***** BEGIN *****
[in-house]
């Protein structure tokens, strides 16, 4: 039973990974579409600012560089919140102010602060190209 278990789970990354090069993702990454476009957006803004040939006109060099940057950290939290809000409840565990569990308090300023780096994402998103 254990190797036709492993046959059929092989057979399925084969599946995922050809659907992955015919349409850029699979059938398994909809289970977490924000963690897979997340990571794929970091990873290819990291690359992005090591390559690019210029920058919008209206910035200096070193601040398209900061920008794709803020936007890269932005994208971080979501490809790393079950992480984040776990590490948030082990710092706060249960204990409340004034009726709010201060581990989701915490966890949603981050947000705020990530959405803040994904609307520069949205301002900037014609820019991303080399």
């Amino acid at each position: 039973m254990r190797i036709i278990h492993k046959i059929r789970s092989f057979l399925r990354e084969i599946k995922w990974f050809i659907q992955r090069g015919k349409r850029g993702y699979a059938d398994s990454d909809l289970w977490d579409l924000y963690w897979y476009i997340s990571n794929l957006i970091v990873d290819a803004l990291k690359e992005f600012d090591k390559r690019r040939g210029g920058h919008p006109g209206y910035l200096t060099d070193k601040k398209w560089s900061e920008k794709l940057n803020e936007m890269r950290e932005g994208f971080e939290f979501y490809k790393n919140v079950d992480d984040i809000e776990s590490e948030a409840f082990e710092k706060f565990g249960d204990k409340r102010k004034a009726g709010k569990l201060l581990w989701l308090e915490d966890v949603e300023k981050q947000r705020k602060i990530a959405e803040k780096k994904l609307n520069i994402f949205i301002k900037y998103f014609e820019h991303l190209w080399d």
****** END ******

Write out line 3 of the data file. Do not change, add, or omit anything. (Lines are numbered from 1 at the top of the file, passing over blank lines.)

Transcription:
């Amino acid at each position: 039973m254990r190797i036709i278990h492993k046959i059929r789970s092989f057979l399925r990354e084969i599946k995922w990974f050809i659907q992955r090069g015919k349409r850029g993702y699979a059938d398994s990454d909809l289970w977490d579409l924000y963690w897979y476009i997340s990571n794929l957006i970091v990873d290819a803004l990291k690359e992005f600012d090591k390559r690019r040939g210029g920058h919008p006109g209206y910035l200096t060099d070193k601040k398209w560089s900061e920008k794709l940057n803020e936007m890269r950290e932005g994208f971080e939290f979501y490809k790393n919140v079950d992480d984040i809000e776990s590490e948030a409840f082990e710092k706060f565990g249960d204990k409340r102010k004034a009726g709010k569990l201060l581990w989701l308090e915490d966890v949603e300023k981050q947000r705020k602060i990530a959405e803040k780096k994904l609307n520069i994402f949205i301002k900037y998103f014609e820019h991303l190209w080399d």